White supremacist convicted in plot to kill Obama with 'death ray' device

The Guardian World news: Islam - 21 August, 2015 - 22:17
  • KKK member Glendon Scott Crawford also wanted to harm Muslims
  • Jury unanimously finds man guilty of all three charges against him

A New York white supremacist was convicted by a federal jury on Friday of plotting to use a remote-controlled radiation device he called “Hiroshima on a light switch” to harm Muslims and President Barack Obama.

After less than three hours of deliberation in US district court in Albany, New York, the jury unanimously found Glendon Scott Crawford guilty of all three charges against him.

Related: Men built X-ray gun to shoot Israel opponents – FBI

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On Motherhood: 22 Things on Having Two Babies Under Two

altmuslim - 21 August, 2015 - 21:45
By Fatimah Popal 1) Don’t call your daughters a princess. They’ll believe you only to realize years later it was all a lie. I am not living in a palace full of chefs, an au pair or two, gardeners, chauffeurs, butlers and maids, or personal dressers. Instead, I am the commoner providing these services to [Read More...]

Environmental activism is taking root in Islam | Adam Khyas for the Conversation

The Guardian World news: Islam - 21 August, 2015 - 12:46
A group of Islamic scholars have called on the world’s 1.6 billion Muslims to take action on climate change. Religious principles support them

Muslims have a religious duty to take action against climate change, according to a declaration released by a major group of Islamic scholars, faith leaders and politicians from 20 countries. The Islamic Declaration on Global Climate Change, launched in Istanbul, is aimed at the world’s 1.6 billion Muslims and suggests mosques and Islamic schools should immediately take action.

In using religious authority to call for stronger climate-change policies at the UN summit in Paris this December, the Islamic declaration follows a similar intervention by the pope earlier in the year.

Islam teaches an inter-connectedness between the environment and human beings

Related: Islamic leaders issue bold call for rapid phase out of fossil fuels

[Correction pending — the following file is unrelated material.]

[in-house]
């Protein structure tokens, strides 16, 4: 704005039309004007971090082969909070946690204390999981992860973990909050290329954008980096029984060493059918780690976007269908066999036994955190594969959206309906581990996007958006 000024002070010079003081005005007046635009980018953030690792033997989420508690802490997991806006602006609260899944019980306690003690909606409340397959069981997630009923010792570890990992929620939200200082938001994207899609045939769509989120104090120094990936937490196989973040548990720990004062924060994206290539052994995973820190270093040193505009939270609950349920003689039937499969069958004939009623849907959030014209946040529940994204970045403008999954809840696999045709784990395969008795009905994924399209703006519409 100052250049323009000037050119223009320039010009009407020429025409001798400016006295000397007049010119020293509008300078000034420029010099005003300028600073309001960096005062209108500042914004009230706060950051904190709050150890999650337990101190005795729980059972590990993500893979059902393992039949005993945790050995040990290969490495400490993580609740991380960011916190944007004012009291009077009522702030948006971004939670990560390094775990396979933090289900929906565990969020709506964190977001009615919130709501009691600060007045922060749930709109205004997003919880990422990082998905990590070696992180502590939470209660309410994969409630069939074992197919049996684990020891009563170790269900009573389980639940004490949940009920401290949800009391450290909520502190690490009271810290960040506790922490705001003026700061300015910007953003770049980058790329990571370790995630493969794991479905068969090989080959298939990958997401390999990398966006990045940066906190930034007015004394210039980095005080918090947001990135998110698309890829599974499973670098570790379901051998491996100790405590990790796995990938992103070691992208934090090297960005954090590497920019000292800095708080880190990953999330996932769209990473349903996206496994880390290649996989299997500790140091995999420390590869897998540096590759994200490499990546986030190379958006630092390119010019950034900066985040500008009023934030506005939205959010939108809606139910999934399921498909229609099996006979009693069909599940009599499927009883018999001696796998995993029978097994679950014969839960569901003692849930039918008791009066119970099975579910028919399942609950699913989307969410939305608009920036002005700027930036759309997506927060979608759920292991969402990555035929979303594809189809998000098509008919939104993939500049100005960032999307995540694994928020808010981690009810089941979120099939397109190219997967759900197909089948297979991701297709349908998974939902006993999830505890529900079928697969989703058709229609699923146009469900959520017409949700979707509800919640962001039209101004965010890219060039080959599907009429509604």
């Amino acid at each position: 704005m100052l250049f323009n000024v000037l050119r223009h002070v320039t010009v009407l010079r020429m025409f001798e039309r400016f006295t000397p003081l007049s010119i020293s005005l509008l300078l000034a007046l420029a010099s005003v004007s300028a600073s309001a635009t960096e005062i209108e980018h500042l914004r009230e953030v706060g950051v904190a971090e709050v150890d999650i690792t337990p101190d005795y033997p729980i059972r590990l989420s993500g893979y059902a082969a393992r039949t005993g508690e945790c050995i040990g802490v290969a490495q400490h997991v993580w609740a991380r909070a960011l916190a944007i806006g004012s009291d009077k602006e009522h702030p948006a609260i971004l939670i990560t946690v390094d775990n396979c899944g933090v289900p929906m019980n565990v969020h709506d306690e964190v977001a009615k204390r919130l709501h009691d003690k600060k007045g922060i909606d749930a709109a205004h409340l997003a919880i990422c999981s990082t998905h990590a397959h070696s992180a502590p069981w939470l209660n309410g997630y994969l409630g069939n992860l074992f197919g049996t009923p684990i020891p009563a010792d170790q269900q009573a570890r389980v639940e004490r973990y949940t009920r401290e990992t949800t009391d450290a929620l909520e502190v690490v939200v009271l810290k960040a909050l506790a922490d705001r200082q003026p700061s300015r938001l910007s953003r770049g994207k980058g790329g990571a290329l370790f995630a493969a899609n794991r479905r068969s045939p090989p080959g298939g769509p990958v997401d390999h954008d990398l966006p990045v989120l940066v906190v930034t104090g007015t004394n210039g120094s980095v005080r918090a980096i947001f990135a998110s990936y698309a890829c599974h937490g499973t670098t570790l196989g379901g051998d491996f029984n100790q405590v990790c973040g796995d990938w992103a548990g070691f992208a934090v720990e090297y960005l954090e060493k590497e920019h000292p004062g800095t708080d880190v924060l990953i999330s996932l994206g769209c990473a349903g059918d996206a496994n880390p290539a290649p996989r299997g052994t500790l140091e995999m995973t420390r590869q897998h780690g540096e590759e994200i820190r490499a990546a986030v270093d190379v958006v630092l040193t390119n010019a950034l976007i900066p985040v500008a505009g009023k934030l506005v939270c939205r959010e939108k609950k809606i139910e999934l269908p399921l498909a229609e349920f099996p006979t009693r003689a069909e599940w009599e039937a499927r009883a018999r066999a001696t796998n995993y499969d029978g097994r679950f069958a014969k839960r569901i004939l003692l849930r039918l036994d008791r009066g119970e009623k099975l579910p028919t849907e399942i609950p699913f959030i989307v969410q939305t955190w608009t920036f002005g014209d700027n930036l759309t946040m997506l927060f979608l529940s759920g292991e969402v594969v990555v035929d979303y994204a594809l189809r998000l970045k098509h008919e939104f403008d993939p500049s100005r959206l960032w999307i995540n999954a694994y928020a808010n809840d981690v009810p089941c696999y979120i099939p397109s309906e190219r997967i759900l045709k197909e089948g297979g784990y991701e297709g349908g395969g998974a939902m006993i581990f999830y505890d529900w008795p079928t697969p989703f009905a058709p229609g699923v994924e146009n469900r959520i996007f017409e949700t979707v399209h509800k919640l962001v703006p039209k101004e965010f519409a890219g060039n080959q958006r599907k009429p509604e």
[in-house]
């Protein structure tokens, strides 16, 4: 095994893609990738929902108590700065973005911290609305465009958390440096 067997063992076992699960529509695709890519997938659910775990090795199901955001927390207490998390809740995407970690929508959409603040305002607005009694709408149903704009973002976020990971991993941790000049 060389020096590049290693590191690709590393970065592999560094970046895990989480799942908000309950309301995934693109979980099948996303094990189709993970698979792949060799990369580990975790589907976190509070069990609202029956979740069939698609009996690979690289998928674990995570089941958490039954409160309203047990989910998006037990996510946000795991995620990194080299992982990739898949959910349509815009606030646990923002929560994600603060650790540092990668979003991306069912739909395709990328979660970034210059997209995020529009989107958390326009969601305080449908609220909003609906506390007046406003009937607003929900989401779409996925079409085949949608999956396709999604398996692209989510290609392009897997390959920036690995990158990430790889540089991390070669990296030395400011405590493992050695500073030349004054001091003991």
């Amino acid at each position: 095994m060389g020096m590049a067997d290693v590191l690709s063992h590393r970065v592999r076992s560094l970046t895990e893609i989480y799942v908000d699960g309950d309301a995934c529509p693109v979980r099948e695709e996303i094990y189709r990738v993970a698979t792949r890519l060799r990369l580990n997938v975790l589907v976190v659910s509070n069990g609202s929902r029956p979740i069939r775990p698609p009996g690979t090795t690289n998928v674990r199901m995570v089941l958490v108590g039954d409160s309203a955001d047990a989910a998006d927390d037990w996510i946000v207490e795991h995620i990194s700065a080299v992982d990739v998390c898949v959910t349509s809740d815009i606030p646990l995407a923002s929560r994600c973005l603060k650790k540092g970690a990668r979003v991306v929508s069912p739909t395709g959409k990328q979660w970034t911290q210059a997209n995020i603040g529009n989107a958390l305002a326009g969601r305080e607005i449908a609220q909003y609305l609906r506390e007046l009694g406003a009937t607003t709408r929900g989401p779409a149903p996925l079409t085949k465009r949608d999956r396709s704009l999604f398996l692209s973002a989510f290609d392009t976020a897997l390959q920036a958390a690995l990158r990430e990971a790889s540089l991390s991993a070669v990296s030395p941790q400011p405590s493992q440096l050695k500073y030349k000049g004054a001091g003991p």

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Friday Links

Muslimah Media Watch - 21 August, 2015 - 09:43
Muslim women in Morocco are demanding a female-only beach so they can enjoy the summer weather without having to worry about keeping their bodies covered. A progressive Mumbai-based Muslim women’s group has published a survey whose findings are so stark that they should, finally, put an end to any further debate on the urgent need [Read More...]

9 Tips For A Happy And Healthy Pregnancy

Single Muslim Mums - 21 August, 2015 - 00:12


Mostly, when we think of divorced or widowed mums we think of those left behind with children in their care. However, what we forget is that sometimes these women become single mothers whilst still pregnant; imagine how tough that must be subhanallah! At a time when one perhaps needs their partner the most, to suddenly realise you have no-one there must be quite overwhelming; especially when it took two of you to become pregnant. Does this then mean that these women should not enjoy their pregnancies and that no positivity can be derived from this? Should they hide away and not celebrate this wondrous occasion?! I don’t think so! Remember, the situation you now face has already been decreed 50,000 years before the Earth was created by Allah swt in ‘The Preserved Tablet’ where everything that will come to pass has been recorded. Why then should women feel negative about something that was bound to happen anyway, especially if they were not to blame?!

Still, it’s not easy when all you see around you are ‘happy’ couples excitedly awaiting the arrival of their little bundles of joy. I know I felt left out and once again like I couldn’t relate to those around me. In that moment I was determined to enjoy what could well be my last pregnancy in a way I had previously not done so, by cherishing each and every moment – both the ups and the downs. I have compiled a list of tips that make for a healthy but also happy pregnancy in the hope that anyone who  is alone during pregnancy need not feel like they are the only ones to find themselves in such a situation. In sha Allah, this eases the anxiety for a mum out there and gives her something to hold on to in her time of need.


  1. Look after number one! I know this may sound silly, but all too often we are caught up in the daily running of our lives: be it kids, work or something else. Throw in a break-up into the mix and you have chaos threatening to ensue if you can’t keep it together; making time for your wellness gives you a break from it all and helps you to regain focus. I let myself go in my pregnancy and I was the one who suffered. During pregnancy I suffered from Carpal Tunnel Syndrome, this was caused by too much fluid being inside my veins especially in the Carpal Tunnel which is located inside your hand. As a result my fingers would go numb and tingly and often be accompanied by severe pain, bad enough that it kept me awake in tears at night. I never bothered getting it checked out as I never made time for myself. By the time I did, I had been suffering alone for months. Had I seen my GP earlier I could have saved myself a lot of trouble! Various exercises, a splint and drinking plenty of water eased my conditions thankfully!